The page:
Sony Ericsson Xperia Play Review



  • Game controls are excellent
  • Surprisingly fast interface
  • Games can look great
  • Screen is sharp with good viewing angles


  • Selection of games is limited
  • Build quality is below par
  • Screen is a bit dull

Key Specifications

  • Review Price: £414.00
  • Slideout Playstation game controls
  • High resolution screen
  • 5 megapixel camera
  • Android 2.3 Operating System

The arrival of a PlayStation phone has been rumoured for years and finally Sony Ericsson has obliged with the Sony Ericsson Xperia Play. However, rather than being a PSP with a few phone features bolted on, it’s actually a fully fledged touchscreen Android smartphone with slideout game controls. With so many new and very capable smatphones now available, can it possibly find its niche, or is it a compromise too far? Read on to find out.

Sadly the first impression one has of the Sony Ericsson Xperia Play is
not good. It’s theoretically stylish enough with its standard black and
silver livery and gently curved design, and given the bonus of slideout
gaming controls we can forgive any extra bulk (119 x 62 x 16 mm) and
weight (175g). However, the whole thing just reeks of plastic. There’s
discernible flex in the body and screen when squeezed and fingerprints
love every surface of this phone.

It’s the screen that is the biggest disappointment. It just doesn’t compare to the smooth solid feeling glass ones used in most high-end smartphones. It also comes with some sort of non-removable protective layer on the screen that looks like the after market screen protectors you can get, in that there’s a clear gap around its edge below which is the screen itself. This just adds to the sense of cheapness and lack of style. It’s also very reflective, with a much more silver finish than the deep black of many alternatives.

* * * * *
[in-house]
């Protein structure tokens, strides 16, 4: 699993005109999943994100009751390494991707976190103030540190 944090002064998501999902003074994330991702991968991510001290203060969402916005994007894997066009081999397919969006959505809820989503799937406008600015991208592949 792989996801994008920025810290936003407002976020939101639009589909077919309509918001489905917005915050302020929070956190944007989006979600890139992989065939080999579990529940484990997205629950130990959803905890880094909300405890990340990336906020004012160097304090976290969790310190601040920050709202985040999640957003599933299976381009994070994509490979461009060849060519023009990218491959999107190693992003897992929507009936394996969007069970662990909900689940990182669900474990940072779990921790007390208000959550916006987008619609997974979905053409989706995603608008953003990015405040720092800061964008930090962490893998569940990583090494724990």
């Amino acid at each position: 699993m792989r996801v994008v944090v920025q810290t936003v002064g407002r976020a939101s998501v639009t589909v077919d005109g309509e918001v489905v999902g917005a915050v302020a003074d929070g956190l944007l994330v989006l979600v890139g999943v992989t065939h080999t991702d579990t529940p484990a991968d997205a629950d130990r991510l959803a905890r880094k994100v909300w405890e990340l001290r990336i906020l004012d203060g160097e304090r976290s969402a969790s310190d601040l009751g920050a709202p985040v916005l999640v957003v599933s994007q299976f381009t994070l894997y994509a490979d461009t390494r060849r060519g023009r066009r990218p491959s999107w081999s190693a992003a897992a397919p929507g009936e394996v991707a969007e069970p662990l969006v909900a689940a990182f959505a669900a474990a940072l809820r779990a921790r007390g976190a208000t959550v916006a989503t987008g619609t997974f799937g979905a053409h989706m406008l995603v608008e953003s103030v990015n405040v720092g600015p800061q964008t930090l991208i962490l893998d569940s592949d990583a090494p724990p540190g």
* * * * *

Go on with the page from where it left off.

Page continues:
Further irritations include the tiny buttons and lack of bezel below the screen. The buttons themselves aren’t actually too difficult to use but the lack of space to simply rest your thumb without having it touch the screen is a bit annoying (though admittedly not that much of a problem once you’re used to it).

A headphone jack is a welcome addition, as is the standard microUSB socket for charging the phone and transferring data to it, but having the former on the side of the device means it’s likely to cause headphone jacks to snag on pockets.

A smaller slip up is that we would’ve liked to see a shutter button for the camera but instead there are shoulder buttons for the game controller – in between which sits the little volume rocker – so we can forgive that omission.

The camera itself is a 5 megapixel unit that has both autofocus and an LED flash. It will also shoot HD video. It’s simple enough to use and produces reasonable results for general moment capturing but it’s definitely not a patch on the best available.

Up top, meanwhile, sits the small and rather awkwardly positioned power button.

Middling, is how we’d describe the 4in display. It’s an SLCD panel with a resolution of 480 x 854 pixels, which is ever so slightly higher than most smartphones, so is nice and sharp. Colours look accurate and viewing angles are good as well. However, it does lack a little bit of punch to its colours, while blacks do tend to look a little grey. Overall brightness is also quite low, and there isn’t an automatic setting for keeping the screen at an appropriate brightness level in different conditions. It’s not appalling by any means but it’s definitely not the best.

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